June 17, 2009
Concord Free Press
I ordered a free book yesterday. Concord Free Press (based in Concord, Mass) are currently shipping out copies of "Push Comes To Shove" by Wesley Brown for free to anyone, anywhere in the world. All they ask in return is that you make a "voluntary donation to a charity or someone in need" and that, when you've finished the book, you pass it on to someone else who might be interested so that the process can repeat.
It's a fantastic idea. The 2000 copies of Brown's book are almost guaranteed to go, and get passed on, generating much more interest and many more readers than most novels can muster, plus some Good Causes get some money. The cover looks great (as does the site) so now I just have to hope the contents are excellent as well. The whole thing seems rather marvellous - it's like getting a present.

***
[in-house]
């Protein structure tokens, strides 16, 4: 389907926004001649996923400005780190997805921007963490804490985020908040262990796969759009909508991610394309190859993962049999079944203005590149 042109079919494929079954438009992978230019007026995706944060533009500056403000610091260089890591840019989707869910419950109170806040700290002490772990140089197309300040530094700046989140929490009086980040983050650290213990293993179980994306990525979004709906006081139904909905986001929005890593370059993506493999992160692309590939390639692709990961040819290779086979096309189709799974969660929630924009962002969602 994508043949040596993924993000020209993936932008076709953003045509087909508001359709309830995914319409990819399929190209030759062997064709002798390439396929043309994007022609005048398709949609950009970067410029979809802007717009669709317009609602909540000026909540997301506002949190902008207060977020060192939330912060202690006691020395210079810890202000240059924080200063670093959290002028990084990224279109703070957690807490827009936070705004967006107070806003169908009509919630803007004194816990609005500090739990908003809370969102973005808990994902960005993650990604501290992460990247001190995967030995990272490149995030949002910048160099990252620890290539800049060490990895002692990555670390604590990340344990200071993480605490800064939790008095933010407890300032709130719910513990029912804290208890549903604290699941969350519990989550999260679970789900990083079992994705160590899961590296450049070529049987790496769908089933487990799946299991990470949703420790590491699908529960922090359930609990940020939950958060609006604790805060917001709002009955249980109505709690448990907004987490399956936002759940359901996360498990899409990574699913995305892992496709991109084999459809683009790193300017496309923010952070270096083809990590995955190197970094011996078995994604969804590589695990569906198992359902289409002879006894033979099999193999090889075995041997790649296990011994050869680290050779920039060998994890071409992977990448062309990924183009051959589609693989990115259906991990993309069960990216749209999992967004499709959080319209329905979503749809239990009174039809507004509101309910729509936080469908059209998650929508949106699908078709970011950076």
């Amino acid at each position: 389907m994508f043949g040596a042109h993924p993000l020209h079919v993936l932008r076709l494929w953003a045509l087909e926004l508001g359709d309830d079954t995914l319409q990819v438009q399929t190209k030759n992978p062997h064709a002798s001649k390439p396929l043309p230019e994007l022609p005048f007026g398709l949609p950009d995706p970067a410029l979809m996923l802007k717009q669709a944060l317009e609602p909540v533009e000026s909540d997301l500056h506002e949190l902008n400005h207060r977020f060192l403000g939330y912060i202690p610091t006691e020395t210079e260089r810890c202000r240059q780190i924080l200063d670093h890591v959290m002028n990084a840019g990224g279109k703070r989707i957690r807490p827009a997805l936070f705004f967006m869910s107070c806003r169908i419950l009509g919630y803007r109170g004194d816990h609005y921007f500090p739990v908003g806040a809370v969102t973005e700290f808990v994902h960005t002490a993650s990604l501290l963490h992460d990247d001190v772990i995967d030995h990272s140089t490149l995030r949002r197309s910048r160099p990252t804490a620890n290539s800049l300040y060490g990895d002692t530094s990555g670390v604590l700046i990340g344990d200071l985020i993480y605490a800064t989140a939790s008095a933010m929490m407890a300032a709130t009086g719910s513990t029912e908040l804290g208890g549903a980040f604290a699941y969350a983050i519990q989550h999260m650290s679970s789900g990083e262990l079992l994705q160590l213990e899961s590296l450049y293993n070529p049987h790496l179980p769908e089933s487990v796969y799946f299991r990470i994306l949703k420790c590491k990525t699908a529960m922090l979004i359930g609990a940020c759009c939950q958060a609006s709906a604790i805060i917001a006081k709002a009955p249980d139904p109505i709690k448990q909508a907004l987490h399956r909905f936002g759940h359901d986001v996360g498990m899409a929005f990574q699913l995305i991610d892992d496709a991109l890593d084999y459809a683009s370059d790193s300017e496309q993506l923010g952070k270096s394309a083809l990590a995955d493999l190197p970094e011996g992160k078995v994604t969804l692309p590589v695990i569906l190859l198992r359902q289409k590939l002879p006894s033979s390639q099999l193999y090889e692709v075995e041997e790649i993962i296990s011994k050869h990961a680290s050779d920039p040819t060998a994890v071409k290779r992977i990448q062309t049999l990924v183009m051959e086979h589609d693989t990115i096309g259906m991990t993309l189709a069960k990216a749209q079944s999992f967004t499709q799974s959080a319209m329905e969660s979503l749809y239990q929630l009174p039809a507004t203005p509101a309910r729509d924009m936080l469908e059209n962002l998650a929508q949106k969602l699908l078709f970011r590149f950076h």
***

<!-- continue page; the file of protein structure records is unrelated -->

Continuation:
My only slight bugbear, is the quote on their site from the Independent on Sunday who, in an article on novelist and Free Press founder Stona Fitch, said that it is a "project that could revolutionize the publishing industry."
I love this idea but I'm struggling to understand how it can transform the publishing industry because I'm struggling to see how the books and the postage get paid for. I understand it's not-for-profit and that the people involved give their time for free, but print runs of 2,000 books still cost, as does postage, especially to countries on the other side of the world. Maybe I'm just being a spoilsport. I am looking forward to getting my book and making my donation and taking part in something different, anyway. As Fitch puts it, "publishing books is not hard, it's making money from publishing that's really hard. We're blessedly relieved of the burden of profitability."